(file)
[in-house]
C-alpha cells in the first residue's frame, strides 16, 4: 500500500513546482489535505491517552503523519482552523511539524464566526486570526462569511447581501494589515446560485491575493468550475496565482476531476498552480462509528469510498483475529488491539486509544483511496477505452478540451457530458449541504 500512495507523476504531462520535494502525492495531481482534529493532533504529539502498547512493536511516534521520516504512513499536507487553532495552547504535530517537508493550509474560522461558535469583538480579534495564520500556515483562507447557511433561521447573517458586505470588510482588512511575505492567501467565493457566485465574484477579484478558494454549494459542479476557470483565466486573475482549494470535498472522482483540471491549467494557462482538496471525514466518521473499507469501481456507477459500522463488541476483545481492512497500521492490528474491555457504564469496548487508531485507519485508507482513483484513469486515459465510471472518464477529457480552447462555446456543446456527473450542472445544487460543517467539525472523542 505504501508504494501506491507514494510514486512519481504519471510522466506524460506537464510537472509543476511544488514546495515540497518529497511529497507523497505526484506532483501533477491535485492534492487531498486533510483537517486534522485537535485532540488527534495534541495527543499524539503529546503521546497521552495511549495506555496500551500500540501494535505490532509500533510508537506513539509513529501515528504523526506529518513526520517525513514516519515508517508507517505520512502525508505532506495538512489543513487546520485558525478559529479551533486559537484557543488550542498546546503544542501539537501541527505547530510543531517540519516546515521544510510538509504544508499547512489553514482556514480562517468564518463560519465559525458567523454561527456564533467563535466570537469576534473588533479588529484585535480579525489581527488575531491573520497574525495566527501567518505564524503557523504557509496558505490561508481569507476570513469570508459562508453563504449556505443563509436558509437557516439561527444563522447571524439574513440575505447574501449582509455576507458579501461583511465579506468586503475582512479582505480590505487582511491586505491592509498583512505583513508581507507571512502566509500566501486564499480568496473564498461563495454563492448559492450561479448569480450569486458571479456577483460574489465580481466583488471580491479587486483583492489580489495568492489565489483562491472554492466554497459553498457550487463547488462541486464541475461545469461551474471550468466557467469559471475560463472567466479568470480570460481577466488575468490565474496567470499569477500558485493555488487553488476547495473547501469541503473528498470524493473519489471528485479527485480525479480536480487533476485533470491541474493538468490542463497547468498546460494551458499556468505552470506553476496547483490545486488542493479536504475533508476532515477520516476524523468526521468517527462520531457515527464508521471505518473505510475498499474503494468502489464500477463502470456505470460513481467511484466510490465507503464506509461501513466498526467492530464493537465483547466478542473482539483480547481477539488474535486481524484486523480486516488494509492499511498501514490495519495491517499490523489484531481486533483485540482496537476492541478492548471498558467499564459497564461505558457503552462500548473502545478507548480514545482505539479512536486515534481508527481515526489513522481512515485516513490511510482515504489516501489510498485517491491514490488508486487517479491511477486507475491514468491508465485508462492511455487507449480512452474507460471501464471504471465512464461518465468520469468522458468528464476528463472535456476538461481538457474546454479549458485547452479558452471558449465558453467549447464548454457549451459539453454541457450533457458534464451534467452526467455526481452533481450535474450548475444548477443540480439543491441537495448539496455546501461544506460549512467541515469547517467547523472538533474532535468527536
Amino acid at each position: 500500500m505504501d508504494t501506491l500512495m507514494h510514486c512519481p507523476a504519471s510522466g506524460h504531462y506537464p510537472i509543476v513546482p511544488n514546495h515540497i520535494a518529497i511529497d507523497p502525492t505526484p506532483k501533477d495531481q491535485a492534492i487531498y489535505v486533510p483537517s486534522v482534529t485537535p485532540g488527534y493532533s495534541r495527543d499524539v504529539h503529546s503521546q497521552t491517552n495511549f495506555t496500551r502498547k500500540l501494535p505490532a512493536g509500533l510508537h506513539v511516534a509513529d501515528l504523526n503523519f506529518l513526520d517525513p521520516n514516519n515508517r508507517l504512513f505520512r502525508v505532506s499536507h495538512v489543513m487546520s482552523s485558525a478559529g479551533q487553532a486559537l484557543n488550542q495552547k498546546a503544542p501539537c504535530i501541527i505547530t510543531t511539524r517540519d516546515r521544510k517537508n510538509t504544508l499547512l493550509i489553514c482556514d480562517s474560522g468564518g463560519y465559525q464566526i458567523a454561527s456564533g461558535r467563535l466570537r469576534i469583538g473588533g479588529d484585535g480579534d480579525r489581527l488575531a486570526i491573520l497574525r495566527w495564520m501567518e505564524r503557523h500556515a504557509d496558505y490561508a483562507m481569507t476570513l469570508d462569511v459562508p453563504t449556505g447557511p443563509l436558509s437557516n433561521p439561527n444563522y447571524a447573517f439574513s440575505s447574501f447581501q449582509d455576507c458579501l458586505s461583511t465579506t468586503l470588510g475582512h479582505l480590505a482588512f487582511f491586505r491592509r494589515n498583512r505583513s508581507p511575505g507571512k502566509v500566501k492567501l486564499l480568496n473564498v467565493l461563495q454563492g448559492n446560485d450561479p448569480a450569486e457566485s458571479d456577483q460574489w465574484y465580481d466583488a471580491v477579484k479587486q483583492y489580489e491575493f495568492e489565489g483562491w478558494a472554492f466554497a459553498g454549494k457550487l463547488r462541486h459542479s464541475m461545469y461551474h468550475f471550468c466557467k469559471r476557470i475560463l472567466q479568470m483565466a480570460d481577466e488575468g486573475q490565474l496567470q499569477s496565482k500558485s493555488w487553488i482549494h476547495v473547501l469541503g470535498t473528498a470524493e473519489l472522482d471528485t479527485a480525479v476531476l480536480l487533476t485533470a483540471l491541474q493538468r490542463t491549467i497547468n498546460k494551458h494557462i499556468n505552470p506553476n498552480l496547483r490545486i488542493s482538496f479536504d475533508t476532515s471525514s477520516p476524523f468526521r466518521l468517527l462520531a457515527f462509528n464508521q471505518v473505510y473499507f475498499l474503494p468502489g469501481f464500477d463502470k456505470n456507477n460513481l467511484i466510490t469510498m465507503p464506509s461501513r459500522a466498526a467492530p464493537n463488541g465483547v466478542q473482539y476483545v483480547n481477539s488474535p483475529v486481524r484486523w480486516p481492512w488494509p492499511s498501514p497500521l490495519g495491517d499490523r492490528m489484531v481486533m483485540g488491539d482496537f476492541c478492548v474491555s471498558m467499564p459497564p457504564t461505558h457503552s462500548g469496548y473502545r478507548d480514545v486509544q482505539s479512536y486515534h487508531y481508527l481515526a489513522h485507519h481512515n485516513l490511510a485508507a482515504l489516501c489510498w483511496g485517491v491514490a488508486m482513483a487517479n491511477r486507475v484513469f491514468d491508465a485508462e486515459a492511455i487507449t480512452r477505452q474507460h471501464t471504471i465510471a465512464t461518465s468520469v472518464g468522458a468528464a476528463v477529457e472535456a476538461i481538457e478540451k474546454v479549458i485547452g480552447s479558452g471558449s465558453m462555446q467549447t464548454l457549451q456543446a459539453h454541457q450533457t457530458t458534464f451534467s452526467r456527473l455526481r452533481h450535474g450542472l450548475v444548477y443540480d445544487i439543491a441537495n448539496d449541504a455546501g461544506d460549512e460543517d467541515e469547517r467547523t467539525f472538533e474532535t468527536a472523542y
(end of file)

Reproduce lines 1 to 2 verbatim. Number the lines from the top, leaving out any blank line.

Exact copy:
[in-house]
C-alpha cells in the first residue's frame, strides 16, 4: 500500500513546482489535505491517552503523519482552523511539524464566526486570526462569511447581501494589515446560485491575493468550475496565482476531476498552480462509528469510498483475529488491539486509544483511496477505452478540451457530458449541504 500512495507523476504531462520535494502525492495531481482534529493532533504529539502498547512493536511516534521520516504512513499536507487553532495552547504535530517537508493550509474560522461558535469583538480579534495564520500556515483562507447557511433561521447573517458586505470588510482588512511575505492567501467565493457566485465574484477579484478558494454549494459542479476557470483565466486573475482549494470535498472522482483540471491549467494557462482538496471525514466518521473499507469501481456507477459500522463488541476483545481492512497500521492490528474491555457504564469496548487508531485507519485508507482513483484513469486515459465510471472518464477529457480552447462555446456543446456527473450542472445544487460543517467539525472523542 505504501508504494501506491507514494510514486512519481504519471510522466506524460506537464510537472509543476511544488514546495515540497518529497511529497507523497505526484506532483501533477491535485492534492487531498486533510483537517486534522485537535485532540488527534495534541495527543499524539503529546503521546497521552495511549495506555496500551500500540501494535505490532509500533510508537506513539509513529501515528504523526506529518513526520517525513514516519515508517508507517505520512502525508505532506495538512489543513487546520485558525478559529479551533486559537484557543488550542498546546503544542501539537501541527505547530510543531517540519516546515521544510510538509504544508499547512489553514482556514480562517468564518463560519465559525458567523454561527456564533467563535466570537469576534473588533479588529484585535480579525489581527488575531491573520497574525495566527501567518505564524503557523504557509496558505490561508481569507476570513469570508459562508453563504449556505443563509436558509437557516439561527444563522447571524439574513440575505447574501449582509455576507458579501461583511465579506468586503475582512479582505480590505487582511491586505491592509498583512505583513508581507507571512502566509500566501486564499480568496473564498461563495454563492448559492450561479448569480450569486458571479456577483460574489465580481466583488471580491479587486483583492489580489495568492489565489483562491472554492466554497459553498457550487463547488462541486464541475461545469461551474471550468466557467469559471475560463472567466479568470480570460481577466488575468490565474496567470499569477500558485493555488487553488476547495473547501469541503473528498470524493473519489471528485479527485480525479480536480487533476485533470491541474493538468490542463497547468498546460494551458499556468505552470506553476496547483490545486488542493479536504475533508476532515477520516476524523468526521468517527462520531457515527464508521471505518473505510475498499474503494468502489464500477463502470456505470460513481467511484466510490465507503464506509461501513466498526467492530464493537465483547466478542473482539483480547481477539488474535486481524484486523480486516488494509492499511498501514490495519495491517499490523489484531481486533483485540482496537476492541478492548471498558467499564459497564461505558457503552462500548473502545478507548480514545482505539479512536486515534481508527481515526489513522481512515485516513490511510482515504489516501489510498485517491491514490488508486487517479491511477486507475491514468491508465485508462492511455487507449480512452474507460471501464471504471465512464461518465468520469468522458468528464476528463472535456476538461481538457474546454479549458485547452479558452471558449465558453467549447464548454457549451459539453454541457450533457458534464451534467452526467455526481452533481450535474450548475444548477443540480439543491441537495448539496455546501461544506460549512467541515469547517467547523472538533474532535468527536